The hazards of water hemlock

By Connie Orcutt • Published: April 1st, 2017
Category: Animal Airwaves

Did you know that a wetland plant in the carrot family contains one of the most potent toxins in North America? And it’s one that you—or animals under your care—could easily encounter.

Even a minute amount of the poison in water hemlock is enough to cause uncontrollable seizures and death in a person, pet or farm animal. Any part of the plant is poisonous, but the roots—which can be exposed by plowing or erosion—are especially toxic. They also happen to be tastiest to grazing cattle and horses. Even dogs have been known to chew on the plant with fatal results.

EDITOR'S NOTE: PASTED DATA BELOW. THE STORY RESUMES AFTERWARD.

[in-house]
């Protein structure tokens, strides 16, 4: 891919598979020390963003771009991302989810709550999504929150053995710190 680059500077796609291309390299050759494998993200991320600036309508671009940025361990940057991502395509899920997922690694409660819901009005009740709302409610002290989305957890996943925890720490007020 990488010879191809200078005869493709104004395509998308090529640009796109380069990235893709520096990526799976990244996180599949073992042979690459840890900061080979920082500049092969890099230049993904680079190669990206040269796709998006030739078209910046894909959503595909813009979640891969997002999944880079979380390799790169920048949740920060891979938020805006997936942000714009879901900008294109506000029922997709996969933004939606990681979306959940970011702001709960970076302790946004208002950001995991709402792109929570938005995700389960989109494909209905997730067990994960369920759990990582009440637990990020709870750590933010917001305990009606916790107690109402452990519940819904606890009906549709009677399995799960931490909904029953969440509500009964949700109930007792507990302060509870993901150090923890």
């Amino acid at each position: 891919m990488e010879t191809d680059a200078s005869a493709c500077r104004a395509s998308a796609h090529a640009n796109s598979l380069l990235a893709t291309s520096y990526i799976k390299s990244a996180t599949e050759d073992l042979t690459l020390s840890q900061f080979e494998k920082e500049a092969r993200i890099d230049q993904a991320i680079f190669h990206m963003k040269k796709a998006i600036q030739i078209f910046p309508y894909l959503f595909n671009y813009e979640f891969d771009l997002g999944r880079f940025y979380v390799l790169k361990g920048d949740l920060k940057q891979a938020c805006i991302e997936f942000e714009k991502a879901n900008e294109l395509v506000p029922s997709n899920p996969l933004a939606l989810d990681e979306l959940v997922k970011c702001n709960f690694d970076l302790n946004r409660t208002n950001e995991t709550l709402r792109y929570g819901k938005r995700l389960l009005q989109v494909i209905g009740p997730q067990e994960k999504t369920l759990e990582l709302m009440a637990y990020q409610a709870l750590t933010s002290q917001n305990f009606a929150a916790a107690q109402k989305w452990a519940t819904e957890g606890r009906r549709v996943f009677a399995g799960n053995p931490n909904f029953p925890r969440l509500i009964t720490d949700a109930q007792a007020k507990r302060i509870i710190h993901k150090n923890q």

Water hemlock, which is found mainly in wet meadows or along streambanks in the western United States, usually starts growing in the early spring. So be on the lookout for a thick-stalked plant with tiny white blossoms. It’s one you’ll want to avoid.